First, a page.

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View Full Version : Movie: The Others...***SPOILER***


Chekmate
08-21-2001, 12:19 PM
I just saw that movie last night... It was good, but I am confused about the end. Can someone explain it to me?

phreesh
08-21-2001, 12:35 PM
Turns out they were dead the whole time.

The only ones who are alive in the whole movie are the old lady with the weird eyes who is some sort of medium, the mother and dad and the son, Vince(?).

Apparently, they were in the process of moving into the house and were not there full-time yet. The piano playing and removal of the drapes were the first things that they were doing in their new purchase.

The Mom discovers the seance and freaks out which freaks out the new owners and they leave. The truth dawns on the mother (Kidman) and they live happily ever after as a ghost family, sans father whose own grave is somewhere where he died in the Second World War.

As always, I stand to be corrected and I have made a couple of assumptions.

Chekmate
08-21-2001, 12:43 PM
But where there any things that we should have noticed (if we were observant) that would have hinted at the fact that they were dead? And why did the Husband come back to do his wife? Shouldn't he have stayed dead back in Europe? <sniffle>... I'm so confused...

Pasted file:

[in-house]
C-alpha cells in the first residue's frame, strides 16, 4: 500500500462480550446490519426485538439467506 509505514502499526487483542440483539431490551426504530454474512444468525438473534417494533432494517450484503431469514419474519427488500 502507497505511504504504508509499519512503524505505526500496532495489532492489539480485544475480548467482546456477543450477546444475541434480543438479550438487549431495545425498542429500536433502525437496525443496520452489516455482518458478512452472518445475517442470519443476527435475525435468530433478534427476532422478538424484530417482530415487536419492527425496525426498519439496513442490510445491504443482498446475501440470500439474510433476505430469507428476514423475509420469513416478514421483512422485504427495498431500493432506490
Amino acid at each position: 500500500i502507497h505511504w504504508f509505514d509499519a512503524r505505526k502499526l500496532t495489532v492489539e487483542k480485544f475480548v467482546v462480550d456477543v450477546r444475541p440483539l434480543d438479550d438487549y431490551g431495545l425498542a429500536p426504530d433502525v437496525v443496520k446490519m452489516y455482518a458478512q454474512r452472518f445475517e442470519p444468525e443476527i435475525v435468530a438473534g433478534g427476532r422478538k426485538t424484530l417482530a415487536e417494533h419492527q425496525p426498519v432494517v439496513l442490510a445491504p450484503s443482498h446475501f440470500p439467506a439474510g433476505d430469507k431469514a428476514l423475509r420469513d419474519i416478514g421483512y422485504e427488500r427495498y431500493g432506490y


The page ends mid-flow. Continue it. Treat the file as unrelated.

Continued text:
phreesh
08-21-2001, 12:54 PM
I can't say I figured it all out until very near the end, so I missed any clues as well.

Maybe someone who is more observant noticed non-reflecting mirrors or bloodstains or passing through objects or something.

As far as the husband coming back, I'm just guessing, but perhaps her leaving the house somehow summoned him and he was so moody when he saw her because he knew she had killed herself and the kids. He left because he was 'pulled' back to his grave in some way. I dunno.

Wumpus
08-21-2001, 01:04 PM
One of the admistrators should really put a big ***SPOILERS*** in the subject line for this thread.

Here's some things that hinted at the conclusion (more spoilers ahead):

--At the beginning of the movie, the girl and boy are debating about whether some incident occurred. They continue doing this throughout the rest of the film; only at the end do we find out what this incident was.

--The mother is obviously more than a wee bit eccentric, and given to denial. (E.g. her insistence that her husband is just missing. It's also quite possible that the children were never really photo-sensitive to begin with.)

--The amazing coincidence of the servants arriving before the ad was placed (and of course, the ad could never be placed.)

--The servant's clothes didn't look like they were from the 40s. (By contrast, the man in the little girl's drawing is wearing a pin-stripe suit.)

--The fact that the servants were totally unphased by the mother's behavior or the alleged existence of ghosts in the house.

--The house being totally cut off from civilization for no readily apparent reason.

--The servant saying, "The fog will stop her" (this is where the penny dropped for me...in ghost stories, fog often marks the boundary between the world of the living and the world of the dead.)